A Different Word for Everything

Today’s NYT story on P.R. in Silicon Valley caused a bit of a stir in the blogosphere, most notably with TechCrunch and Scoble. Both make good points, and while PR has changed with social media, it remains as predictably stratified as any other business based on relationships, access, and attention. Not much news there.

The kerfuffle surrounding this, however, isn’t really about P.R. It’s about segmentation. When discussing the rollout strategy for Wordnik, one of his portfolio companies, Roger McNamee is quoted as characterizing TechCunch et al. as cynical. Perhaps it was a poor choice of words (are you really going to coach Roger on diction?), but in the context of Wordnik, it is an interesting choice of words.

Wordnik is a big idea, but it’s not without nuance. It’s a real-time dictionary and concordance and if it’s successful, it will have some interesting and potentially sweeping implications- from how we acknowledge, learn, teach and use language, to the currency of language itself. It’s a social experiment, enabled by technology, but driven by an erudite notion- a notion that a lot of people, including the readers of the blogs referenced, may not find that compelling (and may find trivial, hence the suggestion of cynicism).

Segmentation and targeting pose a dilemma for both sides- we all tire of promotional spam and yet being overtly excluded from outreach sends a pronounced message of omission. Would that this commotion were so simple.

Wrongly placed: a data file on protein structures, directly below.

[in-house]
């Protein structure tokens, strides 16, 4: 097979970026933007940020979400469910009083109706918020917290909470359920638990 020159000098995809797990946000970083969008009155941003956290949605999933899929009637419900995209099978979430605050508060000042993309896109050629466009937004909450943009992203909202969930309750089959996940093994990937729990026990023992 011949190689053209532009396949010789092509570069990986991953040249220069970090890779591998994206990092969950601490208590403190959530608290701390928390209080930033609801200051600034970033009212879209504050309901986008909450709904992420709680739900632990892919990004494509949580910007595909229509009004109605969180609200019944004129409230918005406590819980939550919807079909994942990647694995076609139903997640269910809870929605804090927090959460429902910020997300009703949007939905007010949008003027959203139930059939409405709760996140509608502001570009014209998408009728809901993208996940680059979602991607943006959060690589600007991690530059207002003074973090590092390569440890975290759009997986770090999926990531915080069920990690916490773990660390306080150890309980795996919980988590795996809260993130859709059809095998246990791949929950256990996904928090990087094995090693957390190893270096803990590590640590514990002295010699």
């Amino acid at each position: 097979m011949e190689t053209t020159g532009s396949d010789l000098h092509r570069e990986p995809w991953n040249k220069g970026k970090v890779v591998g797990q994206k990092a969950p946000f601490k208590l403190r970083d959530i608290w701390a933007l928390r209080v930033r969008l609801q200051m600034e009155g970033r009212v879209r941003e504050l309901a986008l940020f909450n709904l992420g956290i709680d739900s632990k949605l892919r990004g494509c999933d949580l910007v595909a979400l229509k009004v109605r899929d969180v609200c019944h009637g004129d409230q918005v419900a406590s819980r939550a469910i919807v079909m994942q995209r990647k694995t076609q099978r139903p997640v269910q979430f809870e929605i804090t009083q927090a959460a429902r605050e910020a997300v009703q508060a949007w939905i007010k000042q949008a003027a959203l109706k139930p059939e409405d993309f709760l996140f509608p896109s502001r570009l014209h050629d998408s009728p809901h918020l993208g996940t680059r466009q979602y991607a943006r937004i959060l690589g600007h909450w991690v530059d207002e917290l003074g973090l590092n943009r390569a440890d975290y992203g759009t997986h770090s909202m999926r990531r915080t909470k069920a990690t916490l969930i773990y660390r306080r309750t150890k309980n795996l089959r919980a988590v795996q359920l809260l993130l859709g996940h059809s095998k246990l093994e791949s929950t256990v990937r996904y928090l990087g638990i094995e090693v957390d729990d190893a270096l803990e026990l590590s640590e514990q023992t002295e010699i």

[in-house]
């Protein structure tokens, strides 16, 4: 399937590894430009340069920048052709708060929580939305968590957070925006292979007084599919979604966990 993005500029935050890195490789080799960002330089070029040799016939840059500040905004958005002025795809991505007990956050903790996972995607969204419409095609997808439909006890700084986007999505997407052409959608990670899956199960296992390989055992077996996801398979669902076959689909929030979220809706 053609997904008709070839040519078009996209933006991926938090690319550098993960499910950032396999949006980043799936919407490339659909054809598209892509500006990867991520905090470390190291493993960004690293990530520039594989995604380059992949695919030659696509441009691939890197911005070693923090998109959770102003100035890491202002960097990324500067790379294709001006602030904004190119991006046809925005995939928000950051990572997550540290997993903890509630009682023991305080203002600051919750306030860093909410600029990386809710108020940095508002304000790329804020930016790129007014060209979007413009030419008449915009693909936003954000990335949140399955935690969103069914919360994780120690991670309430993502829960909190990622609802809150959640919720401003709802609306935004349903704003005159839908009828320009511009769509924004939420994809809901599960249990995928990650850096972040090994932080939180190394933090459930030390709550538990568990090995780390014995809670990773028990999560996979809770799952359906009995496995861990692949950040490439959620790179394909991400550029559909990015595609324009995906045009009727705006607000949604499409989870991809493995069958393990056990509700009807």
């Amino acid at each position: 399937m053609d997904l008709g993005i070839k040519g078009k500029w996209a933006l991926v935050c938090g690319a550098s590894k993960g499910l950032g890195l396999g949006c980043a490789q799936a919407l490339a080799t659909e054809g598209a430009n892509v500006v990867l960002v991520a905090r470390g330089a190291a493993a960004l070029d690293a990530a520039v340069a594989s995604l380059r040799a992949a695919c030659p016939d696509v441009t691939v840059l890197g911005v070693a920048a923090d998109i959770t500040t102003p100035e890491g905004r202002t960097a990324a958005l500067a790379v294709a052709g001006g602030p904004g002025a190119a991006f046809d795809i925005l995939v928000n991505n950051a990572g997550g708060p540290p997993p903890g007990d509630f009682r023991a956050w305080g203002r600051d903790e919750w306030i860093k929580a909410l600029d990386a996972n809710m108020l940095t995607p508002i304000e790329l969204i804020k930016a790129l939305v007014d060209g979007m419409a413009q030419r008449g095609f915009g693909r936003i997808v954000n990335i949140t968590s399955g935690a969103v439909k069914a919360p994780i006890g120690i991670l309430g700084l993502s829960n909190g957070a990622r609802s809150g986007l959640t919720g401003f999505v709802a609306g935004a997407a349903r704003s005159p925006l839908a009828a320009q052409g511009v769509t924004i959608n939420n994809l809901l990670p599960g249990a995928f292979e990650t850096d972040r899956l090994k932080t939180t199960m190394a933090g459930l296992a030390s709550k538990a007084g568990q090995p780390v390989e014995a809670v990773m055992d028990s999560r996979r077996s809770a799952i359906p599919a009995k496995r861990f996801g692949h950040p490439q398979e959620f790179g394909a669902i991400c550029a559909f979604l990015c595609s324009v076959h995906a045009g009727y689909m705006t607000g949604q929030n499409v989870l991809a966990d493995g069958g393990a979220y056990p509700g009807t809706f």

Saying you DON’T care about a handful of influential blogs that can have an impact on your business, and saying it on the front page of the business section of the New York Times, can yield only one outcome- coverage by the disparaged. There’s a word for that.

Much ado about…

Over the past few days the discussion around who "invented" video overlay ads has reached a new level of, well, intensity Videoegg greeted YouTube’s announcement with a gutsy positioning "welcoming YouTube" to the format, which provoked a response from Jeremy and the discussion devolved into this (you can see my comments here).

While Videoegg’s response to YouTube may have seemed a bit silly, it helped create a debate (admittedly with the help of someone looking to start a debate) in which Videoegg is mentioned in the same breath as YouTube and Brightcove.

The interesting thing here is not the debate over the overlay ad, but, given that there are an infinite number of potential formats for ad units in digital video, why anyone would focus on the format itself. The challenge for Internet video is to make new saleable ad units, and that requires participation from major stakeholders- consumers, agencies, and advertisers. The divide between the what is technically possible with Internet video and what is being bought by advertisers is vast- and the energy around something as seemingly simple as an overlay ad only highlights this gap.

Happy 4th

In the last few days, the poets have surfaced in an unexpected way in the blogosphere. Fred Wilson quotes Whitman, and Fake Steve (FSJ) riffs on Shelley.

If you live in the US, have a happy holiday.

If you don’t live in the US, imagine everyone you know in the US with a beer bottle in one (or both) hand(s) in reasonable proximity to a smoking grill. It might be a good time to send them an email assuming that if you don’t receive a reply within a few hours, you’ll conclude something that enriches you at their expense.